12 12 AP node longevity (seconds) Estimated traffic/node Time policy strength Time policy strength Fig. 8. Node lifespan (top) and estimated traffic per node (bottom) for one hour simulation with various time policies equation 3 and the β parameter. A manager could use high values of β when stability is the primary concern and traffic due to node placement is less of an issue. However, the very highest values did not seem to make too much difference in lifespan seen. Therefore, some degree of optimal node placement can be made with β = 10 (policy strength 3) without a penalty to the achieved stability. On the other hand, if traffic reduction is the priority then it can be seen that β = 0.1 (policy strength 1) produces an increase in node lifetime with little damage to the traffic reducing effects. VII. TESTBED RESULTS The testbed results, using the VLSP platform, were run on six physical machines. For repeatability the VLSP experiments were run with the same parameters as the simulation experiments wherever possible. The VLSP can handle fewer nodes than pure simulation, however, it has the advantage that the traffic measured is real traffic, in our case, generated by the monitoring software. This traffic differs considerably from the estimated traffic algorithm as the routing may be non-optimal (since real systems take time for routing to converge after a node or link vanishes) and packets may be dropped. Information sources may continue to send traffic to dead aggregation points (until they are informed of a new aggregation point) and by the nature of distance vector routing, transient routing loops may occur. The parameter settings were largely the same as for the simulation but the arrival rates were kept lower as, obviously, the VLSP could handle fewer routers than the simulation. The information sources send a small amount of monitoring information to the aggregation points every second. Aggregation points are recalculated (potentially added and potentially information sources are moved to new aggregation points) every ten seconds as with the simulation. A. Traffic minimisation Figure 9 shows the testbed results for the three node placement algorithms with and without preferential attachment. Because the network sizes are smaller than in simulation and the number of runs fewer, the error bars representing one standard deviation either side of the mean are relatively larger than in the simulation case. However, the pattern still remains clear with the algorithm out performing which in turn out performs. For the smallest network size tested there are only approximately four aggregation points and the error bars are very large. This indicates that in those settings the difference between runs with the same algorithm is much greater than the difference made by the algorithms themselves. That is to say, the statistical variation in the network topologies themselves had a greater effect on traffic than the node placement algorithms. This is not surprising when such nodes would only have three or four aggregation points (and also the difference between a node with 39 nodes and hence 3 aggregation points and 40 notes and 4 aggregation points would be extremely large). It should also be noted that the routing system responded well to the highly dynamic nature of the network. Even though in the most extreme scenario tested one virtual router would die on average every three seconds the number of lost packets in the network remained small (three runs averaged 0.75, 0.32 and 0.36 packets dropped per second for the last ten minutes of simulation less than 0.5% of the traffic). B. Lifespan maximisation Figure 10 shows the results of the lifespan maximisation policies run on the testbed. The testbed runs have fewer nodes than simulation runs. The arrival rate is set to a mean value of one node every two seconds which means that in equilibrium there are around 250 nodes but the mean churn rate simulates around 1,500 nodes in the full hour of testbed time. These figures are for a non preferential attachment model with the same time policies as for the simulation results shown in figure 7. Ten runs are done for each policy and a data point is the mean and standard deviation of these points for a given placement policy and time policy as described in the table in section VI-C. Because of the smaller number of nodes these graphs are harder to interpret than the ones for the simulation and the error bars are larger Figure 10 (bottom) shows that for the and policies the trend appears to be what we would expect. The node maximising policies increase lifespan. However, with fewer nodes (and fewer node deaths from which to create estimates) the lifespan extension is not as great. The figure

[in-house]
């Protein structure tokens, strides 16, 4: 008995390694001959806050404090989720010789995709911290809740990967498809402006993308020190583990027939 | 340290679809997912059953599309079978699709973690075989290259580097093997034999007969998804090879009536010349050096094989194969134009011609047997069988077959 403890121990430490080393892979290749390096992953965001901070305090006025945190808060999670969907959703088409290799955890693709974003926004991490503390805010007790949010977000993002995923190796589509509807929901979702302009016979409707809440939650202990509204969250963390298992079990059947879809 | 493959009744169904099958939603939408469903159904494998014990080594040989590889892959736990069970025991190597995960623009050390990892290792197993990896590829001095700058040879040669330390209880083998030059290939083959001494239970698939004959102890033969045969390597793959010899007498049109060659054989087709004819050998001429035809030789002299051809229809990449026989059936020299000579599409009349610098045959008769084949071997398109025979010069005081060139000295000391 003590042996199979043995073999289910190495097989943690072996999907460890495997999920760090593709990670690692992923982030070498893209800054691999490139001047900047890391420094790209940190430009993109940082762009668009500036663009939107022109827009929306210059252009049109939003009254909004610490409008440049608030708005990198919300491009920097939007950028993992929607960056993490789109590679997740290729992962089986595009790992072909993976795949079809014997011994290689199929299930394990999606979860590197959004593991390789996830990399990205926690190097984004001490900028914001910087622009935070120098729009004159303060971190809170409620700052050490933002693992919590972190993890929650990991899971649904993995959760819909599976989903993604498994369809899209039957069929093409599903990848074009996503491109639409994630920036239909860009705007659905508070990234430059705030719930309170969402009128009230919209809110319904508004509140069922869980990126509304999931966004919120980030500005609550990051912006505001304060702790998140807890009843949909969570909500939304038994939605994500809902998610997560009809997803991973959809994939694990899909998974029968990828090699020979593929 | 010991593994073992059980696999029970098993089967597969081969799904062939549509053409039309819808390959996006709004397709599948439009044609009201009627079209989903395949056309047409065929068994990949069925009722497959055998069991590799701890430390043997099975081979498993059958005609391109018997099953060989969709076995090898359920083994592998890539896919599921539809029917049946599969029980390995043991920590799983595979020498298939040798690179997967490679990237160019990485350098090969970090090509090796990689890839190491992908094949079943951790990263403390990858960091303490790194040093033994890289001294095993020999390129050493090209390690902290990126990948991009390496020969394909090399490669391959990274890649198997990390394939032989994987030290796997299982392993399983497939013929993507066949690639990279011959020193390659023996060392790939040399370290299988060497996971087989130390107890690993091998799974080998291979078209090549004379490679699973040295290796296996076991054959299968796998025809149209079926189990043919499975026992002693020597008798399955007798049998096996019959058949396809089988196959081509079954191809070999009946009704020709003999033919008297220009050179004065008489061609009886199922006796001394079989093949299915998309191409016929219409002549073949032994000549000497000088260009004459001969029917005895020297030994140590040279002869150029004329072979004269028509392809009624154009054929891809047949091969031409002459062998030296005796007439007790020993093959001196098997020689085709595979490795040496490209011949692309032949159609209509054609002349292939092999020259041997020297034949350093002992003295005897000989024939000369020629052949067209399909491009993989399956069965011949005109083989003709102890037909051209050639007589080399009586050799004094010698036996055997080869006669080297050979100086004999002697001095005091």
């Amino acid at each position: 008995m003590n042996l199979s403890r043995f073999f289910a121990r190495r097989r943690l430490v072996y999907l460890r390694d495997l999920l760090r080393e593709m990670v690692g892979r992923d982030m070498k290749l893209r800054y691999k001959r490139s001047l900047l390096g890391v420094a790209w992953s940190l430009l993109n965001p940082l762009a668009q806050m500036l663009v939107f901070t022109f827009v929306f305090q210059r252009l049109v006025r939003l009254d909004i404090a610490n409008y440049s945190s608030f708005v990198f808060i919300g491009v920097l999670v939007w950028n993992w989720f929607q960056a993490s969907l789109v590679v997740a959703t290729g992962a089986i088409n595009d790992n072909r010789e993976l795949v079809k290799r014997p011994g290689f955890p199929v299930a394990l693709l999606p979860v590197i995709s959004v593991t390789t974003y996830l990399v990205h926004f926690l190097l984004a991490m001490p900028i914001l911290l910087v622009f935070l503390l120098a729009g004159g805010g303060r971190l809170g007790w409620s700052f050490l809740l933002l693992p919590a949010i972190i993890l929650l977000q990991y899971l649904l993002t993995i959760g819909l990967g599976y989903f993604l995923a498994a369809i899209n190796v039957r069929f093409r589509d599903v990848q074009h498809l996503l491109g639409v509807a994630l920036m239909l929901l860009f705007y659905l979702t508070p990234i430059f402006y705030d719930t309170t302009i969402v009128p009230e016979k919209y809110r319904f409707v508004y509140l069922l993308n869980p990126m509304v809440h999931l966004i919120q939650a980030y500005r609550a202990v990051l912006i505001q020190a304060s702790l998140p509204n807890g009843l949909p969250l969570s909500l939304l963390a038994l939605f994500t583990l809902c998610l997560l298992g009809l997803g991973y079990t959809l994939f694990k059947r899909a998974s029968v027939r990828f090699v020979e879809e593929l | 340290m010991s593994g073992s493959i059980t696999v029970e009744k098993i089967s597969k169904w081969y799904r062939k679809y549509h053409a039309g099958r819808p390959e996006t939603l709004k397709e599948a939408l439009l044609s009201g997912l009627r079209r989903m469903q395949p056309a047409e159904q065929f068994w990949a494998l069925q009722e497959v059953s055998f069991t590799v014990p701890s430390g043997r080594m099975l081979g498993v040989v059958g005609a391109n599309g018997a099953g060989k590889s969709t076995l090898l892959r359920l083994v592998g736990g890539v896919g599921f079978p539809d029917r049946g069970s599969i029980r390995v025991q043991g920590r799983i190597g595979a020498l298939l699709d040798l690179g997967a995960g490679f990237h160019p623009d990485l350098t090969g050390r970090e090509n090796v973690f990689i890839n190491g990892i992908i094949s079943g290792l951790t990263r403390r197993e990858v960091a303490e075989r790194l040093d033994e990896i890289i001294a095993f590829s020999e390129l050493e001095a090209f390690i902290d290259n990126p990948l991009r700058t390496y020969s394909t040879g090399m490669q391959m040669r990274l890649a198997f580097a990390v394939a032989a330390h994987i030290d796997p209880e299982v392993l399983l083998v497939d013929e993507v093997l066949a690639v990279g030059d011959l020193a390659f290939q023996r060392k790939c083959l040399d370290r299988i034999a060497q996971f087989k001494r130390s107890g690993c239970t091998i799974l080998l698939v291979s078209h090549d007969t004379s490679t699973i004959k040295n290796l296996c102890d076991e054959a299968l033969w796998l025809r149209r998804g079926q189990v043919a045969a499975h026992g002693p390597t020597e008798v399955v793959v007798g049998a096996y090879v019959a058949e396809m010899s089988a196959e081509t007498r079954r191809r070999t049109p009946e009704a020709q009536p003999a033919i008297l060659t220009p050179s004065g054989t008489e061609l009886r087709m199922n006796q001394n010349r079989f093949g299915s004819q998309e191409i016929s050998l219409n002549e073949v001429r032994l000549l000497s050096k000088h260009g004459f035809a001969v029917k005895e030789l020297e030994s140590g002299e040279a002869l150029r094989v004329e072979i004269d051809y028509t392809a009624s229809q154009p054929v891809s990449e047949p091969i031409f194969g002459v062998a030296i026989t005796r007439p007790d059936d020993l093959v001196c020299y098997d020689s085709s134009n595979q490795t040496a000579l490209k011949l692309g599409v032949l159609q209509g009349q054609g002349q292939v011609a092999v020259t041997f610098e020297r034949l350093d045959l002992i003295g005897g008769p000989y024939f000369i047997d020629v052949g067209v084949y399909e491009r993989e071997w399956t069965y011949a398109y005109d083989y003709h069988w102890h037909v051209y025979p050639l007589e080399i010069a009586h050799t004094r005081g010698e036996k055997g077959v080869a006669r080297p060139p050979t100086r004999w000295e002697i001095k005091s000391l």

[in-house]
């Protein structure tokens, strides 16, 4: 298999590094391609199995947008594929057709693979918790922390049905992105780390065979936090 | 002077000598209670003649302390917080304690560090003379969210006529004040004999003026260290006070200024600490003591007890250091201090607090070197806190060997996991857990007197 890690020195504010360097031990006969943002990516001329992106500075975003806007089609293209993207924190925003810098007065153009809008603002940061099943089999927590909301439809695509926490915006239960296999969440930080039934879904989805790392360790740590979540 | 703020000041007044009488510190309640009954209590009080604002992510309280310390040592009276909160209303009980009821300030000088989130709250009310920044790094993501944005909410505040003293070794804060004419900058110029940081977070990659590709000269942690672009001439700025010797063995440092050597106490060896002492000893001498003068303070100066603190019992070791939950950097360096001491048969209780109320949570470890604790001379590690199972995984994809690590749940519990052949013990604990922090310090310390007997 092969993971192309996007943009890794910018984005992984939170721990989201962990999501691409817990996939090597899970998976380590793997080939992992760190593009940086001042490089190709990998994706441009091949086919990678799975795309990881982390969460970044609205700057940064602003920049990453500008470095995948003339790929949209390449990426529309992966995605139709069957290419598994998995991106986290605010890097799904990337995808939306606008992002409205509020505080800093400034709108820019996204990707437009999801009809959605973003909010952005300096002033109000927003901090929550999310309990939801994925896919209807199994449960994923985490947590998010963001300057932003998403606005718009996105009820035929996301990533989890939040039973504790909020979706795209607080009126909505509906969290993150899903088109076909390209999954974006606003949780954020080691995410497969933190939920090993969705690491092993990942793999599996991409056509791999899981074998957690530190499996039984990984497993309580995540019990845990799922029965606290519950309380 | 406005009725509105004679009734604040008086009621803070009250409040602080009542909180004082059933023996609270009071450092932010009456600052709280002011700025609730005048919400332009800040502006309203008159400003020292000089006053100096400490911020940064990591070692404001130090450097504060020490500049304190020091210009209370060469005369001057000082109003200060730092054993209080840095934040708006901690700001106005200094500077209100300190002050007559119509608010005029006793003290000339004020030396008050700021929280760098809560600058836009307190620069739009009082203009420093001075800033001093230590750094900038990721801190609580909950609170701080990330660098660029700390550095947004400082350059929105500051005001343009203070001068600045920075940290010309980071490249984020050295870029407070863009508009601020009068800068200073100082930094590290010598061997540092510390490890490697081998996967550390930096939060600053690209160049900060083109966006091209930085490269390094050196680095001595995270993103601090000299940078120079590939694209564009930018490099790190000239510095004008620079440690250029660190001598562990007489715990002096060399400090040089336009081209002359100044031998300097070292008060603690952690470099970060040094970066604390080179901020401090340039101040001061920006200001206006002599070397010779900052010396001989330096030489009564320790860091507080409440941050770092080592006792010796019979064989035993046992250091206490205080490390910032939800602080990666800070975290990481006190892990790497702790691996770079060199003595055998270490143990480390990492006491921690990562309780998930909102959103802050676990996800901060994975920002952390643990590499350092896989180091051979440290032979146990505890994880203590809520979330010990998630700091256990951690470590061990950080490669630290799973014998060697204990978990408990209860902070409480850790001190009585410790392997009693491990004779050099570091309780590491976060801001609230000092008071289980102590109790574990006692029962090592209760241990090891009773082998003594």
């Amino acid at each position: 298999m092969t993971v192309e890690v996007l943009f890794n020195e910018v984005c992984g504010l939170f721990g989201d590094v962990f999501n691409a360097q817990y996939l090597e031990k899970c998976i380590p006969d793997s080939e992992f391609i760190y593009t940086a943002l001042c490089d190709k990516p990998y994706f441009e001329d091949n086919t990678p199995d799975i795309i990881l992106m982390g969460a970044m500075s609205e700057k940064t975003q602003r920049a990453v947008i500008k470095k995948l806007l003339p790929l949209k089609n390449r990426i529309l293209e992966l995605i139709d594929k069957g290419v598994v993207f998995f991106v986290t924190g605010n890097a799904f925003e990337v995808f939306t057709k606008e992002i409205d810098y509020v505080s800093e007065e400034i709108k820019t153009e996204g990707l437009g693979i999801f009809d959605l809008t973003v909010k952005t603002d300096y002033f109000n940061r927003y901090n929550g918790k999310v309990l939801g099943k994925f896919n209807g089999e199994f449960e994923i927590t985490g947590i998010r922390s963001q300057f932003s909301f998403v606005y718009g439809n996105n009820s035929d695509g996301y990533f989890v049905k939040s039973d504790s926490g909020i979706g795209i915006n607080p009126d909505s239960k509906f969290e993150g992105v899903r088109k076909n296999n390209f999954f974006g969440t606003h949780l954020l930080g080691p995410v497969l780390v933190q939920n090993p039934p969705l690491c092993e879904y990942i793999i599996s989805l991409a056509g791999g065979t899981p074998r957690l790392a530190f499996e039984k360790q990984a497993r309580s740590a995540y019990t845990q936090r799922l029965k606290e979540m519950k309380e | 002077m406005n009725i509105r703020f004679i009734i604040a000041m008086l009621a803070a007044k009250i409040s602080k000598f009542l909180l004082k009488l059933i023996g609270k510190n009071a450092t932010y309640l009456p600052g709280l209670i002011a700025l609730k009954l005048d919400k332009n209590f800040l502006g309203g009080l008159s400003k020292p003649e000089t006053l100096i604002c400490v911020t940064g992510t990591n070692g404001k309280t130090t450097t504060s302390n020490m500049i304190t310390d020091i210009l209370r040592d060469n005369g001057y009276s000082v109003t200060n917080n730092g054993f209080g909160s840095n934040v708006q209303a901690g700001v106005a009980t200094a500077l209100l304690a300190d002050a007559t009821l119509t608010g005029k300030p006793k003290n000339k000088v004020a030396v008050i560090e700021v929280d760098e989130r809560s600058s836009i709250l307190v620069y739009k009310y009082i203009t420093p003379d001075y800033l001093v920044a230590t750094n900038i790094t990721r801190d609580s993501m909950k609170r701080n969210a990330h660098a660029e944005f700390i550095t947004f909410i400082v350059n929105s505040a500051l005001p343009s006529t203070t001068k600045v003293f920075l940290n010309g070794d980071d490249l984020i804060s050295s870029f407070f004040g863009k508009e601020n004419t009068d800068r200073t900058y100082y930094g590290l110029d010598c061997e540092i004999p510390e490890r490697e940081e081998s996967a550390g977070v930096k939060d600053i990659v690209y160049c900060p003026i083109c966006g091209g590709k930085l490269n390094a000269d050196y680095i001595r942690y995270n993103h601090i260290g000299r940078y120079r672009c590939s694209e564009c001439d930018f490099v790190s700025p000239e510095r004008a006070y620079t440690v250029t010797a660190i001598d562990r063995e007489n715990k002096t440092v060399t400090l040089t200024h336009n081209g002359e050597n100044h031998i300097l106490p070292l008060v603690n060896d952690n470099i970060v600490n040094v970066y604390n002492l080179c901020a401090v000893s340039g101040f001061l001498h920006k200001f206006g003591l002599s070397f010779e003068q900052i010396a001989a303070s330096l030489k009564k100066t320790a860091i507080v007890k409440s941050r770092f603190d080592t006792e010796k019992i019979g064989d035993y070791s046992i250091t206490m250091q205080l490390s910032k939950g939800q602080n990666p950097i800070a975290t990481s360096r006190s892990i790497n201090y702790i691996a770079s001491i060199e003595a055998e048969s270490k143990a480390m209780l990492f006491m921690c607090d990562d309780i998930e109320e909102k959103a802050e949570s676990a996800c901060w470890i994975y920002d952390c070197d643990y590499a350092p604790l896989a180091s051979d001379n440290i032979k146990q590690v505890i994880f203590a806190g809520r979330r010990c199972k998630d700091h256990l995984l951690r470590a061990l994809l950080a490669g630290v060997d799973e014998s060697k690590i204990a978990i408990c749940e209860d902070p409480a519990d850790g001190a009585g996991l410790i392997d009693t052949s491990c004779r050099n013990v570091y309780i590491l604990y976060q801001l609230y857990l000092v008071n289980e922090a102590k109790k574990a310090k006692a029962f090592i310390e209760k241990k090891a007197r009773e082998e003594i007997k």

13 13 Data Traffic/node (bytes/unit time) Number of nodes Data Traffic/node (bytes/unit time) Time policy strength Data Traffic/node (bytes/unit time) Number of nodes AP mean lifetime Time policy strength Fig. 9. Data traffic per node for various placement algorithms in the testbed without Preferential attachment (top) and with (bottom) Fig. 10. Data traffic per node (top) and IAP lifespan (bottom) for one hour on the testbed with various time policies also shows the effects of the various time policies. As expected the stronger (higher numbered) policies favouring longer lived nodes are producing a higher mean lifespan for nodes. Again, however, the size of the error bars makes interpreting too much from the graphs difficult. It seems loosely to show that the lifespan estimation does produce a benefit (particularly in the random case). The fact that the benefit is smaller is to be expected as the algorithm has fewer nodes to learn the distribution from in this system. Figure 10 (top) shows the same run from the point of view of network traffic. The results are what would be expected from simulation (see figure 7) for the and algorithms. The algorithm does not seem to suffer increased traffic as the time penalty increases. However, this may be a product of the large error bars. While these figures are consistent with the simulation results (with that single exception) the large error bars make it hard to interpret further. VIII. SUMMARY AND CONCLUSIONS This paper has investigated the selection of management/monitoring nodes in a highly dynamic network environment. In a rapidly changing network environment, monitoring and management are both extremely critical and difficult to achieve tasks. The management algorithms presented are computationally cheap and can be implemented in a decentralised way. They can select nodes to reduce resulting traffic or to choose stable nodes (that is, those most likely to be long-lived). A new, locally optimal algorithm () was proposed. It selects the best node to reduce current management and monitoring traffic on the network. Following the problem of selecting nodes by lifespan (that is the time remaining until the node exits the network) is investigated. A simple estimator for remaining lifespan is given, together with an improved estimator with tail fitting. The combined algorithm which tackles node placement and node-lifetime maximisation is known as Time. The algorithms were tested both in simulation and on a new testbed environment, the VLSP testbed. The simulation environment tests networks with up to 5,000 nodes and with a churn of 36,000 nodes (36,000 nodes in total created of which approximately 5,000 are in use simultaneously) over the simulation period. The testbed environment used virtual routers running on Java virtual machines and emulated around 220 nodes with a churn of around 6,000 nodes over the simulation period. The algorithm proved successful in reducing the traffic generated by the monitoring nodes when compared with and algorithms. In addition, the Time algorithm combines node placement with lifespan maximisation in a tunable way. To some extent, selecting optimally placed nodes and selecting nodes with the longest lifespan are potentially competing problems (although in the case of the preferential attachment system it was shown that sometimes long-lived nodes were also well-placed). It

15 the University of York was gained in His research interests include network topologies, network traffic statistics and overlay network. Stuart Clayman received his PhD in Computer Science from University College London in He has worked as a Research Lecturer at Kingston University and is now a Senior Research Fellow at UCL. He co-authored 30 conference and journal papers. His research interests and expertise lie in the areas of software engineering and programming paradigms; distributed systems; cloud systems, systems management; networked media; and knowledge-based systems. He also has previous extensive experience in the commercial arena undertaking architecture and development for software engineering and networking systems. George Pavlou holds the Chair of Communication Networks at the Dept. of Electronic & Electrical Engineering, University College London. Over the last 25 years he has undertaken and directed research in networking and network/service management, having extensively published in these areas. He has contributed to ISO, ITU-T and IETF standardization activities and has been instrumental in a number of key European and UK projects that produced significant results. His current research interests include traffic engineering, informationcentric networking, autonomic networking, communications middleware and infrastructure-less wireless networks. Lefteris Mamatas is a postdoctoral researcher at the University College London. His research interests lie in the areas of autonomic network and services management, delay-tolerant networks and energy efficient communication. He participated in several international research projects, such as UniverSELF (FP7), Autonomic Internet (FP7), Ambient Networks (FP7) and Extending Internet into Space (European Space Agency). He published more than 30 papers in international journals and conferences. He served as a TPC chair in the WWIC 2012 and E-DTN 2009 conferences. Alex Galis is a Visiting Professor at University College London. He has co-authored 7 research books and more than 190 publications in journals and conferences in the Future Internet areas: networks, services and management. He acted as PTC chair of 14 IEEE conferences and reviewer in more than 100 IEEE conferences agalis. He worked as a Vice-Chairman for the ITU-T Focus Group on Future Networks, which is defining design goals and requirements in the Future Network focusgroups/fn/index.html. 15